Mmusi Maimane writes that One South Africa Movement has come up with an economic recovery plan post Covid-19 in the absence of a comprehensive plan from the government.
On Thursday I launched the One South Africa (OSA) Movement’s economic recovery plan entitled “Review, Repurpose, Rebuild, Reform: A bold plan to turn SA’s fortunes around”.
The plan is a comprehensive set of specific interventions which seek to build a stronger, revitalised South Africa in the challenging post-Covid-19 years. I do believe that in the absence of any credible plan from the government, ordinary citizens must stand up and drive change from the ground up.
Already in a technical recession when the Covid-19 virus hit our shores, South Africa had little respite to stave off the repeated blows to the economy and our workforce. And the indicators are grim and unsettling to recite.
It is predicted that our GDP will contract by approximately 11.5% for 2020, according to the Organisation for Economic Co-operation and Development (OECD). Broad unemployment is at 42%, with 2.2 million more people joining the ranks of the unemployed during the months April to June this year. Two out of every three people of working age in South Africa are now unemployed. This is a ticking timebomb requiring urgent and deliberate action.
Debates on whether government’s hardline approach to lockdown was correct or not are now academic. Political mudslinging over such matters solves nothing. Rather, we must adopt a mode of pragmatism that objectively assesses the current situation and offers the most practical ways to remedy it.
New economic reform
The true test of leadership is not in putting out fires, but in rebuilding amid the damage and despair. South Africans are tired of vague plans without timelines and KPI’s that are implemented and monitored. Now is the time to break with the old and usher in a new model of economic reform.
We have to build an economy upon which we can see unemployment reduced, especially among young people, ensure that we build infrastructure that enhances trade, and build a competent state. We have to be attractive to investment, repatriate capital to South Africa and strengthen investment. It is now time to act.
Our recovery plan requires four approaches to the economy and the state at large: review, repurpose, reform and rebuild. In this light, we argue the following 20 interventions – at least – are required to change South Africa’s fortunes and place us on the right track towards a better future.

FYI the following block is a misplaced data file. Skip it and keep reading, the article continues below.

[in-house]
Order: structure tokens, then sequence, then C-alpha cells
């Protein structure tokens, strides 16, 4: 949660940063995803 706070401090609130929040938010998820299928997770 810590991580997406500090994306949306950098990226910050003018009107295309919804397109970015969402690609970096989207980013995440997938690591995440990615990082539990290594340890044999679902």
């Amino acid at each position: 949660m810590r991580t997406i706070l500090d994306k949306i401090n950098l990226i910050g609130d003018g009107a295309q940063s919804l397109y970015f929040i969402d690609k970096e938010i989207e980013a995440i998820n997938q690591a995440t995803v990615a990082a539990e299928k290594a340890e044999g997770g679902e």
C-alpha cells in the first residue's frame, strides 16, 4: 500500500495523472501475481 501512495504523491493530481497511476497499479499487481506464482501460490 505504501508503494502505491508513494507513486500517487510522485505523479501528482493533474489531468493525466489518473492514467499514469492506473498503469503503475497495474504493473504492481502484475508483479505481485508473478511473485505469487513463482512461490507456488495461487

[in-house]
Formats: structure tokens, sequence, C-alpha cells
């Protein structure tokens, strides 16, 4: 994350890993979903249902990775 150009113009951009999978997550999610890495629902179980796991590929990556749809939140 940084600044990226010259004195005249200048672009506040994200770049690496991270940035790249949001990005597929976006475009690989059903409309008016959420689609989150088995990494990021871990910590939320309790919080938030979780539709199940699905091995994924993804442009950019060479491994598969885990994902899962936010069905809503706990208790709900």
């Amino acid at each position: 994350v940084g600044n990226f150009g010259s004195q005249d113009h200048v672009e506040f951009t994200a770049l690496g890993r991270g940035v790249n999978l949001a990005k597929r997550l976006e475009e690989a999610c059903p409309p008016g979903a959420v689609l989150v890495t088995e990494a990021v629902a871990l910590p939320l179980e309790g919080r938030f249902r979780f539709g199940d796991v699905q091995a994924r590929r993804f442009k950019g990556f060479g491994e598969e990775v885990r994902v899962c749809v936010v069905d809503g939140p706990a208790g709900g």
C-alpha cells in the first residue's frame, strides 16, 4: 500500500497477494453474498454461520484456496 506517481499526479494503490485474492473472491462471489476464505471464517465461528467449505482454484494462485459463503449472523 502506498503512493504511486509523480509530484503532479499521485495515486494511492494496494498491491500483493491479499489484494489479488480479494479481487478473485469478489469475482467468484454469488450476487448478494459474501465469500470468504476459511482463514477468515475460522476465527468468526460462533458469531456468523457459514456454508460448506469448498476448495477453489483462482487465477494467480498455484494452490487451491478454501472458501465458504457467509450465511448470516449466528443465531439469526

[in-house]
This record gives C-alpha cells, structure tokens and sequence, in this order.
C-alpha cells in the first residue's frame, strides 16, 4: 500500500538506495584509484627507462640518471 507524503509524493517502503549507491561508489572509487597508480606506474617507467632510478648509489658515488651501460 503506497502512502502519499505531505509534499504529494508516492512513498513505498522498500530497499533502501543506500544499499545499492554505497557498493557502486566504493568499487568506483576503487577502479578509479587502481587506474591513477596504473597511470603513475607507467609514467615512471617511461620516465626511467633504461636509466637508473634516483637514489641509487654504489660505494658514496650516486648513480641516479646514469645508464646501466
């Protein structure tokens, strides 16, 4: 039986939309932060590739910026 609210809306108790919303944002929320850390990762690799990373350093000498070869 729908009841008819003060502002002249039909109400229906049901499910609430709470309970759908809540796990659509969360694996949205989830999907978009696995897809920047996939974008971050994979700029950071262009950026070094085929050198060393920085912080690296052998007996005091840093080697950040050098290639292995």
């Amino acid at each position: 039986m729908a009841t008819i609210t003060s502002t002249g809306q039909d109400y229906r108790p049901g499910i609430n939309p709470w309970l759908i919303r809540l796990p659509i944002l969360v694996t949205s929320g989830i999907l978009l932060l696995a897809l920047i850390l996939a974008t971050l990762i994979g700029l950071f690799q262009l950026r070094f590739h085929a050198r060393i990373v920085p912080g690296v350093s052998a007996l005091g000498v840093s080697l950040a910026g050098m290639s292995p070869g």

Firstly, on corruption, we must:
- establish specialised corruption court to investigate and prosecute both public and private sector corruption
- implement continuous forensic lifestyle audits of all politicians and government officials
- institute a minimum sentence of 15 years for those convicted of corruption
- increase transparency in the tender process by introducing an online and accessible system
Secondly, on the economy, we must:
- place an immediate cap on Debt-to-GDP spending via a debt ceiling
- sell equity on SAA and broaden the energy market include a diversity of companies and countries.
- regionalize the energy sector by incentivising regional bio gas such as the Mozambique gas project, and wind and solar projects
- revitalise SADC region trade and development relations similar to the ASEAN development partnership model
Thirdly, on job creation, we must:
- create a “jobs and justice fund” to replace BEE and distribute funds from businesses to real empowerment initiatives, such as bursaries, mentorship programmes and apprenticeships. We have to urgently address both income and asset inequality. We must ramp up shareholding in SOEs and property ownership process for South Africans still excluded.
- build a “start-up nation” by overhauling funding and regulation of SMMEs, particularly access to capital and the stringent rules governing employment
- introduce a voluntary post-matric public service year to allow matriculants entry into work-based training, gaining valuable work experience while earning a small salary
- increase the amount of tax rebates available to incentivise job creation and skills training by business
Fourthly, on education, we must:
- create an independent Office of Inspector-General of Education to investigate waste, improve effectiveness of public spending on education and address disproportionate power of education unions
- incentivise private sector funding to previously disadvantaged schools via tax rebates
- release high-demand spectrum to lower data costs and increase access to online resources for young people
- implement ongoing training and examining of teachers via training colleges
And finally, on state reform, we must:
- cut the number of government departments and ministries to 10 “super ministries”
- introduce incentive-based salary schemes for all public sector employees to reward top performers
- launch a national recruitment drive to attract the best talent and skill for public service
- pass the Direct Elections Bill to allow independent candidates to run for public office
Today we face a future of great uncertainty. We must think afresh and build a state agile to reform for the future. It is going to require grit, mettle and unity of purpose to fight our way out of this economic disaster, and we believe the implementation of this plan is the answer to our current ills.
OSA activists will take this plan to communities in every corner of the country, engaging and recruiting South Africans to traverse the politics of division and truly build One South Africa.
– Mmusi Maimane is the chief activist of the One South Africa Movement.
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